Industry reels at Norbain administration amid warnings contagion may spread


Norbain SD logoThe security industry was left reeling yesterday as news spread that Norbain SD, one of Europe’s largest distributors of CCTV, IP video, access control and intruder detection equipment had gone into administration and been sold under a ‘pre-pack agreement’ – a controversial move that’s sparked criticism.

The story has had over 4000 hits since it went live on SecurityNewsDesk Monday afternoon.

As key manufacturers, suppliers and other distributors absorbed the implications, there was a marked reluctance to speak out publicly. The repercussions are likely to be significant, but many realise the practical reality of continuing to deal with the organisation and its staff.

“There’s bound to be Schadenfreude among other distributors, but this is a sad day because people will get hurt and jobs are likely to be lost,” one industry insider commented.

Contagion potential

In echoes of the Eurozone crisis, the scale of the losses that some Norbain creditors may suffer is also being viewed in terms of the ‘contagion’ effect it may cause to the balance sheets of Norbain’s suppliers – many of whom are already struggling with the economic downturn. Observers are poring over the financials of those likely to be exposed and making arrangements in case of any “domino effect”.

The warnings are being amplified by the nature of the “pre-pack” sale to Newbury Investments – described by a commentator as “walking away with the assets, leaving others holding the baby”. Three years ago, Jon Moulton of Alchemy Partners, which tried to rescue Rover from collapse in 2002, said the technique – known as pre-pack administration – was “wide open to abuse”.

From April, HMRC has been able to demand a security from companies when the taxman considers there is a “serious risk” that the business will try to dodge PAYE or National Insurance Contributions (NICs). The crackdown is targeted at business owners who deduct income tax and NICs from their employees’ pay packets “but have no intention of paying it to HMRC”.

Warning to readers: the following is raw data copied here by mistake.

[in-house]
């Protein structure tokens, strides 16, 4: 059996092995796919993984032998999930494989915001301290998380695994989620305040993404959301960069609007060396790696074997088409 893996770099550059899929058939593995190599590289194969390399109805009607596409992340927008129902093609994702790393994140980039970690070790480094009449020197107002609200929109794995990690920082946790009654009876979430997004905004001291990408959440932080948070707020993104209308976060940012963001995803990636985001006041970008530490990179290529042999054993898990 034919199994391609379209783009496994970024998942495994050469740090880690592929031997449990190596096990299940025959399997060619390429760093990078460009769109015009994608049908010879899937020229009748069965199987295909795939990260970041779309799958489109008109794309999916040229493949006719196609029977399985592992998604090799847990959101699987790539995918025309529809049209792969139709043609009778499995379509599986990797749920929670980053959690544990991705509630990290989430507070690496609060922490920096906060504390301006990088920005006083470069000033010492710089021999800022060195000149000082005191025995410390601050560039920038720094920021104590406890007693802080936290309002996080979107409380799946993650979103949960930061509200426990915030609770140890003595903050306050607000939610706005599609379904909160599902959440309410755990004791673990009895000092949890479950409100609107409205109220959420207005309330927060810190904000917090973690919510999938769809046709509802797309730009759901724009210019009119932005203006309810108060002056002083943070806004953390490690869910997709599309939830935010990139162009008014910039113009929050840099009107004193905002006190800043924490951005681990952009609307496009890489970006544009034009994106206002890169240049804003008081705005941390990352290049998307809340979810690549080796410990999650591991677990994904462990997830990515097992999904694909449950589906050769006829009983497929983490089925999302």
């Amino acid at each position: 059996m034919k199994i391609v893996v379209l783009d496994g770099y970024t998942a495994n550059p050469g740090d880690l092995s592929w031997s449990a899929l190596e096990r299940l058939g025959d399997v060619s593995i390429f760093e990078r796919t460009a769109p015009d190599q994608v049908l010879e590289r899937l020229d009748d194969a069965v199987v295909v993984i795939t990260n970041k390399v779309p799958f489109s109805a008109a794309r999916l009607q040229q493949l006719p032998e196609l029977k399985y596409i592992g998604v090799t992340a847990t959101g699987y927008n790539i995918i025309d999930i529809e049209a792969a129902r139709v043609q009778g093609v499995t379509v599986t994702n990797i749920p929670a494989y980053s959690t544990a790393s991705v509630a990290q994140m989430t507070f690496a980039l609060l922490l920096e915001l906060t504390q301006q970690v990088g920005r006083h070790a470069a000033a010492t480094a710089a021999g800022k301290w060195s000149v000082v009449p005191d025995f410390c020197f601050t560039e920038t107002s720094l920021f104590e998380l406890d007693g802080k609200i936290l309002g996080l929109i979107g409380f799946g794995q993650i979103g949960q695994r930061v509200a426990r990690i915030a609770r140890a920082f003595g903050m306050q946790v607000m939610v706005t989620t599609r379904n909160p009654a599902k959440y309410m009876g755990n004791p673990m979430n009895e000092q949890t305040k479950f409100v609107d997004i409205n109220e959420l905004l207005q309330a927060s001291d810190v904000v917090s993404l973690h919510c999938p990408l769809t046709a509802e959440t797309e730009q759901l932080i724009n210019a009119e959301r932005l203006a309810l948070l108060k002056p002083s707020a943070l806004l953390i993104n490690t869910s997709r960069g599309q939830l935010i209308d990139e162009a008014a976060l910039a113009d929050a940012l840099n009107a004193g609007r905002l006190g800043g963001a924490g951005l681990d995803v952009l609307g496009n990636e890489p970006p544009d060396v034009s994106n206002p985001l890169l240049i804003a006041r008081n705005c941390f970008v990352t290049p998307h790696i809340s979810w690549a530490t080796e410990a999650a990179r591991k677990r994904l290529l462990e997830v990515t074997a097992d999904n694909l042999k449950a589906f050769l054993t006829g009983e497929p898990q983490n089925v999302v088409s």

HMRC said these companies often build up “substantial debts” and then use a pre-pack administration to set up a new, debt free business – a so-called “phoenix firm” – to continue trading. Failure to pay the security – which can be a cash deposit or a bank bond – demanded by HMRC will be punishable with a fine of up to £5,000.

There is no suggestion that this is what the directors of Norbain SD have done, but the negative connotation of pre-pack agreements is making many in the security market nervous.

Suppliers and customers ‘in shock’

As the industry continues to assess the impact of the take-over, Gerard Garcia of Team Genesa says it’s not just the big manufacturers who may lose out, but installation and integration companies reliant on Norbain for essential equipment or support with current projects.

“We know of a couple of installers in the Kent area who may well be affected, though of course it’s the big suppliers who will bear the brunt of this,” he told SecurityNewsDesk.